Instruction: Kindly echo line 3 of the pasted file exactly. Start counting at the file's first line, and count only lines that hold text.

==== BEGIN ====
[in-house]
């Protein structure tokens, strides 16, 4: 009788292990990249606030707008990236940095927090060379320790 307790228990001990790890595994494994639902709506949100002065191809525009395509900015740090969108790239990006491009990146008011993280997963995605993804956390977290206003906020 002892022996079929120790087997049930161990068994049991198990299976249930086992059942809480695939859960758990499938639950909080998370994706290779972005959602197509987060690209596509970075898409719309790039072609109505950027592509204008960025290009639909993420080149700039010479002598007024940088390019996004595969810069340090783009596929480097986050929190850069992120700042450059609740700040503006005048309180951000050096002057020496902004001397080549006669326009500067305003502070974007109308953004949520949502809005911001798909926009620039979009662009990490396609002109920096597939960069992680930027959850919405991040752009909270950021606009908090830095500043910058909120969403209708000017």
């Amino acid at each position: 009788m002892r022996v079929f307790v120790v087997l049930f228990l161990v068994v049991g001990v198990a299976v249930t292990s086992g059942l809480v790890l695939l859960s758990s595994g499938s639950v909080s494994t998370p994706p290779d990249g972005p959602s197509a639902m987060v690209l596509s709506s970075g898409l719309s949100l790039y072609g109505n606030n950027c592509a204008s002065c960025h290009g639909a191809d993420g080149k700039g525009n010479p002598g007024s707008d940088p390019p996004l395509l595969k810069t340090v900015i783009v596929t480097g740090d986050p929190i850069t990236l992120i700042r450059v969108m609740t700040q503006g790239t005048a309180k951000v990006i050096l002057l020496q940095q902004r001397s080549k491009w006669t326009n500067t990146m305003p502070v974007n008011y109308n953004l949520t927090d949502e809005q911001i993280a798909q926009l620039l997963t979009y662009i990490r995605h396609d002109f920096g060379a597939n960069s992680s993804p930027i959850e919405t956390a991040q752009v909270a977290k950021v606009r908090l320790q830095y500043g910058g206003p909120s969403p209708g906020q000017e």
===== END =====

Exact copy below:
């Amino acid at each position: 009788m002892r022996v079929f307790v120790v087997l049930f228990l161990v068994v049991g001990v198990a299976v249930t292990s086992g059942l809480v790890l695939l859960s758990s595994g499938s639950v909080s494994t998370p994706p290779d990249g972005p959602s197509a639902m987060v690209l596509s709506s970075g898409l719309s949100l790039y072609g109505n606030n950027c592509a204008s002065c960025h290009g639909a191809d993420g080149k700039g525009n010479p002598g007024s707008d940088p390019p996004l395509l595969k810069t340090v900015i783009v596929t480097g740090d986050p929190i850069t990236l992120i700042r450059v969108m609740t700040q503006g790239t005048a309180k951000v990006i050096l002057l020496q940095q902004r001397s080549k491009w006669t326009n500067t990146m305003p502070v974007n008011y109308n953004l949520t927090d949502e809005q911001i993280a798909q926009l620039l997963t979009y662009i990490r995605h396609d002109f920096g060379a597939n960069s992680s993804p930027i959850e919405t956390a991040q752009v909270a977290k950021v606009r908090l320790q830095y500043g910058g206003p909120s969403p209708g906020q000017e």